So they created an original show remarkably like both Rick Brant and Tom Swift, Jr.: Jonny’s father is Dr. Benton Quest (not Barton. Or Hartson), a brilliant scientist working with the government. Like Rick, the Quests lived on an island, had a pet dog, and a secret agent assigned to protect them. There’s even an Indian boy.

But the Brants never had to deal with walking spider robots or sea monsters. Jonny’s adventures were loaded with scientific gadgets and weapons, and the Quests even flew around in the Supersonic Quest Jet (one of Dr. Quest’s inventions), much as Tom’s flying lab, the Sky Queen, was the Swift family’s main transport.

Jonny was far younger than any version of Tom Swift: while clever and resourceful, he left the science and invention stuff to his dad.

Then there is the strange case of The Towering Inferno, whose plot is almost identical to parts of Tom Swift Among the Fire Fighters (1921). But that might just be a coincidence.

The Syndicate spent years promoting Tom Swift movies and radio shows. Several projects nearly got made, although the failure of Dr. Dolittle sank a musical directed by Gene Kelly. They finally got a TV special, The Tom Swift And Linda Craig Mystery Hour, but it never turned into a series, even if The Hardy Boys and Nancy Drew series created with it became a hit.

The only other major spin-off was a Tom Swift Jr. board game, briefly available in limited numbers in the northeast.

In the real world, people love to claim that Tom Swift—particularly Sr. (whose inventions were more speculative—if that’s even the right word for something we’d like if it were invented, rather than predicted by science—and usually accompanied by hand-waving explanations)—predicted a lot of future developments, like Skype or cell phones, or point to such oddities as a Soviet-era flying sub (a project desperately in need of Thomasite) as predictions that came true, or compare his color TV that sees through stone walls to modern imaging devices.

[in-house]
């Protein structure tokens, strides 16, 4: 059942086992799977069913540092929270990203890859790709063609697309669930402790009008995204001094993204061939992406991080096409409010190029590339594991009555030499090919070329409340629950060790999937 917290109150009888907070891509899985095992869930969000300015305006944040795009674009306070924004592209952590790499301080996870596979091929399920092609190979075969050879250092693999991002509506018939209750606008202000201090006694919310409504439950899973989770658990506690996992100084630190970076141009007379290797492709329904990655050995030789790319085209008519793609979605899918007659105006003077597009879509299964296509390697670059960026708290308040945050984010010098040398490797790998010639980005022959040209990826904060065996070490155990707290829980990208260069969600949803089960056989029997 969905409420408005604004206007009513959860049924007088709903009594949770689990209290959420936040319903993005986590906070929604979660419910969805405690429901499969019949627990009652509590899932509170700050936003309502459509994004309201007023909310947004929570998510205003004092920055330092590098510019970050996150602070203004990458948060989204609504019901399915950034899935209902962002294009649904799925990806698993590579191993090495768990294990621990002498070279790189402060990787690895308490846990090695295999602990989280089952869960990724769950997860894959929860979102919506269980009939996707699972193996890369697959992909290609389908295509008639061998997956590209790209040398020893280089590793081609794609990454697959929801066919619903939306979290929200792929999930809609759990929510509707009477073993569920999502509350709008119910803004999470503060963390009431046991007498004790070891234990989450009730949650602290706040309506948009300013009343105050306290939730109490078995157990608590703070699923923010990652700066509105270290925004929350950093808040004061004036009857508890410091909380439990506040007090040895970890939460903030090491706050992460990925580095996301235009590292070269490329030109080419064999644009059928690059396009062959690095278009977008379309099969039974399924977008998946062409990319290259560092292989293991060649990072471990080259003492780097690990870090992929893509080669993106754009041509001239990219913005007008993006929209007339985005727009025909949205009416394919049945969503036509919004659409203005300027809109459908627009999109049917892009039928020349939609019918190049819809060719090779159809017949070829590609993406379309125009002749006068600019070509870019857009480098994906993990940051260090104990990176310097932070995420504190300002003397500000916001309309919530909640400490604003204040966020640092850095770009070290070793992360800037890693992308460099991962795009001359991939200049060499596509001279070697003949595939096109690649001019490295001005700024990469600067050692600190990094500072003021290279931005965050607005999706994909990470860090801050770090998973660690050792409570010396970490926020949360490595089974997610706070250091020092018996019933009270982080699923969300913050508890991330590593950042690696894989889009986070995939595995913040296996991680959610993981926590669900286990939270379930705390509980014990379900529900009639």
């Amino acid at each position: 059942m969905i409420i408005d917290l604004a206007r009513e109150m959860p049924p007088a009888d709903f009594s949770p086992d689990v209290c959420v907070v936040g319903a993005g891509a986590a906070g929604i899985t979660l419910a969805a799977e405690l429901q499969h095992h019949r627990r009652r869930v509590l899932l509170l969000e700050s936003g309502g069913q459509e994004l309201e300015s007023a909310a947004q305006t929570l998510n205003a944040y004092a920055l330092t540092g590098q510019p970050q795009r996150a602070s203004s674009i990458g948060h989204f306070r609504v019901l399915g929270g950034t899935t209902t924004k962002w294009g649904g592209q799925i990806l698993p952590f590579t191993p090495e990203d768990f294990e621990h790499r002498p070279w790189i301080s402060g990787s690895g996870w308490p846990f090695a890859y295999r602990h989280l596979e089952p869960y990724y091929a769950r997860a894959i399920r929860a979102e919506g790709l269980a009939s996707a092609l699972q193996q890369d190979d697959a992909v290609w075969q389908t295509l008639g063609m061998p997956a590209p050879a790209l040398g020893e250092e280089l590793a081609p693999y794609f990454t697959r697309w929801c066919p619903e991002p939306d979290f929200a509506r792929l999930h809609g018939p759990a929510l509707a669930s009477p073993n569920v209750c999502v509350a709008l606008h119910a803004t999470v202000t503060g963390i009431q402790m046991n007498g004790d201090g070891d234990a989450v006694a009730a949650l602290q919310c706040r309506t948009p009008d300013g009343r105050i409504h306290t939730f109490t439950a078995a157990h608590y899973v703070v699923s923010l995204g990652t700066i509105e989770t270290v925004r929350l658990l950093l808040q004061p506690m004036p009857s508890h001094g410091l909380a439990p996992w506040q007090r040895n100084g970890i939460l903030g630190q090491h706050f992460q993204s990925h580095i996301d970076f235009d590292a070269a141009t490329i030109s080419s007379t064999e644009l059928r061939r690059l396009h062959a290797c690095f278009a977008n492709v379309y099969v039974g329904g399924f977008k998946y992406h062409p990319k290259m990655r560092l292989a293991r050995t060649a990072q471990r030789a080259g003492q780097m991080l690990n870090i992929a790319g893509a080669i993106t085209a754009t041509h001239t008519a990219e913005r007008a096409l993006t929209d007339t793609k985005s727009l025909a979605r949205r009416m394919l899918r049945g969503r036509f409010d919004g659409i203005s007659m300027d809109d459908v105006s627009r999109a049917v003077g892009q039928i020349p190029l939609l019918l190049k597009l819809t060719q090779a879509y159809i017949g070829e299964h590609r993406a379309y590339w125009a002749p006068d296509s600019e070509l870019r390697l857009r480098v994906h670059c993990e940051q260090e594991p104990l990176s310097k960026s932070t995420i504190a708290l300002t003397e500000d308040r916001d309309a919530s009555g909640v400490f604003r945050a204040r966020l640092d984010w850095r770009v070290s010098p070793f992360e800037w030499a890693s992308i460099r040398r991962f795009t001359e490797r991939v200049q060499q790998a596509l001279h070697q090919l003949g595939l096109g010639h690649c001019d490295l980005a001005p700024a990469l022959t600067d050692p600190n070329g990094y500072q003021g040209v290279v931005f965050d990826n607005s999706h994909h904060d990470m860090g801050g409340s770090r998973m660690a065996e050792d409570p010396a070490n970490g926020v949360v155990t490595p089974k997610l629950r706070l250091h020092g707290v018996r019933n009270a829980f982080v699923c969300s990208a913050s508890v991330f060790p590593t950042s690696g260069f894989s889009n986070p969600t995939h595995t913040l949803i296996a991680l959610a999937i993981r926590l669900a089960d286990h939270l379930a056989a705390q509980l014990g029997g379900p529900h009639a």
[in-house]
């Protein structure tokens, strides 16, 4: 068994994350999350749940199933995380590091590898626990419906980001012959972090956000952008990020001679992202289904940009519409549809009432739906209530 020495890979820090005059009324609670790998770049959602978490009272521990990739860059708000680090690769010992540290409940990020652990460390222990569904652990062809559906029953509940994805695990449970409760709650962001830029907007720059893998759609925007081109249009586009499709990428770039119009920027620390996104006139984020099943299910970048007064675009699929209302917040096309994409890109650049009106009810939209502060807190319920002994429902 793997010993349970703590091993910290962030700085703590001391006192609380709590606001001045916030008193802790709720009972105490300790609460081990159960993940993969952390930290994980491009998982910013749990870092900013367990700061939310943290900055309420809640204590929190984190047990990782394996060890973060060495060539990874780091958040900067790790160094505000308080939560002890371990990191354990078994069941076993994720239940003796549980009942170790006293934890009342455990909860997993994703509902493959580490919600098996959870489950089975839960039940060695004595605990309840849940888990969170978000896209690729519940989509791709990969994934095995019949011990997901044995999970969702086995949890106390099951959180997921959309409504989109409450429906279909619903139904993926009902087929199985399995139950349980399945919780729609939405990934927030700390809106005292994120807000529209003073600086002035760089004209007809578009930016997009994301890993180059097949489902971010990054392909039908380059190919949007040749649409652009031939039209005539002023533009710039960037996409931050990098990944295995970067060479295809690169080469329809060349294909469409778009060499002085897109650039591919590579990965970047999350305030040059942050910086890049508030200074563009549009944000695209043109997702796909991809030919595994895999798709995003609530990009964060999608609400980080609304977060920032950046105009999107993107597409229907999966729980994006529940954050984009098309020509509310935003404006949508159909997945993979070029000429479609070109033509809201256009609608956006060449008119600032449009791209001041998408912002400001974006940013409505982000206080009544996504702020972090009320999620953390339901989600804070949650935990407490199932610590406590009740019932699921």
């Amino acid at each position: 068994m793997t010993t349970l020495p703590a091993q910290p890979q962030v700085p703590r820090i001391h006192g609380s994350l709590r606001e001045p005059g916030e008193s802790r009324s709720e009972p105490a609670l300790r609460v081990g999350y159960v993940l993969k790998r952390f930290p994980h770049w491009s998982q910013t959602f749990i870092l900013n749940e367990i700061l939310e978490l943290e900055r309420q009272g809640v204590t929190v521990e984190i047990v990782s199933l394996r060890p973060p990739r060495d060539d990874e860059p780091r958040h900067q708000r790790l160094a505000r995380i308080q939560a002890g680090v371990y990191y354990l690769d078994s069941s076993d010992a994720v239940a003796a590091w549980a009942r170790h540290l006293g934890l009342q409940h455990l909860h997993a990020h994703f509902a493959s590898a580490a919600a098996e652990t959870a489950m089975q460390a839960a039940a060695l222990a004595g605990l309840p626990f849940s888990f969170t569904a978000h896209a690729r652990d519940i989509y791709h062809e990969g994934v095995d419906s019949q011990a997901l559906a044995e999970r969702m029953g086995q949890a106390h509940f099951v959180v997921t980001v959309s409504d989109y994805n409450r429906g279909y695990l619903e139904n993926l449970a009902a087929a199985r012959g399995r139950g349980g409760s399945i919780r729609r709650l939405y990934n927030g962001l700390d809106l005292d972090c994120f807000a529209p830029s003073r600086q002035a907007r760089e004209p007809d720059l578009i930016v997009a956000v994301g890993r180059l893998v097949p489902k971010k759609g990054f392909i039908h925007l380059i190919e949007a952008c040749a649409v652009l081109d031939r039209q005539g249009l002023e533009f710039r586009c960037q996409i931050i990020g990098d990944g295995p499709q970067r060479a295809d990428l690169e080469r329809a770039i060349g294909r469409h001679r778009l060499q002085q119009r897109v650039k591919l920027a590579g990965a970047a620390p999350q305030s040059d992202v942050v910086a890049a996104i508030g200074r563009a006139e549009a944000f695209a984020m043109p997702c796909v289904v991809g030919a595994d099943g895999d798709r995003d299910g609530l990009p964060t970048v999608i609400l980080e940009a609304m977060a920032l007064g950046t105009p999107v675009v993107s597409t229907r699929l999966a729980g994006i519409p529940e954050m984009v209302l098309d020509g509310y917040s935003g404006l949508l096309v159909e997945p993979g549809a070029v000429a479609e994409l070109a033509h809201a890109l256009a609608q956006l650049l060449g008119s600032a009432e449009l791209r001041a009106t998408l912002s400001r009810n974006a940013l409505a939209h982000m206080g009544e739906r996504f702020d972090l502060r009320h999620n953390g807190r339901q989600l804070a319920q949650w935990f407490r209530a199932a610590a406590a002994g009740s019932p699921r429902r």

When NASA researcher Jack Cover marketed his new invention in 1974, he named it the Taser, or “Thomas A. Swift Electronic Rifle” after the 1911 novel Tom Swift and His Electric Rifle. Mind you, Tom’s rifle was far more advanced and could shoot actual balls of electricity (like Captain Nemo’s underwater guns).

The strangest spin-off from the series is what is known as a “Tom Swifty“: the books were written quickly, lacked stylistic elegance, and tended toward the sensational. Characters rarely said anything if they could growl, grunt, or snarl it. In the early books, every conversation was littered with adverbs. This led to a type of joke with a quote paired to a punning adverb:

“I have a thousand dollars,” Tom said grandly;

“Let’s analyze this,” Tom said scientifically;

“The boat is sinking!” Tom gushed.

It’s a strange legacy.

Tom Swift was not marketed the way most books were. Grosset and Dunlap sold juvenile novels through five and dime stores, displaying rows of low-priced hardback books with matching covers. Professional librarians looked down on them and refused to shelve them, no matter how much kids begged for them (one remote library in our region had whole runs of The Hardy Boys and Rick Brant. It was enough to make any eleven year old cry), but they were relatively inexpensive and lots of people bought them for their children.

From the dime novels, Edward Stratemeyer learned to end every chapter on a little cliff-hanger, to drag the reader into the next section and keep them reading. It is very hard to put down a Tom Swift—Jr. or Sr.—once you start it.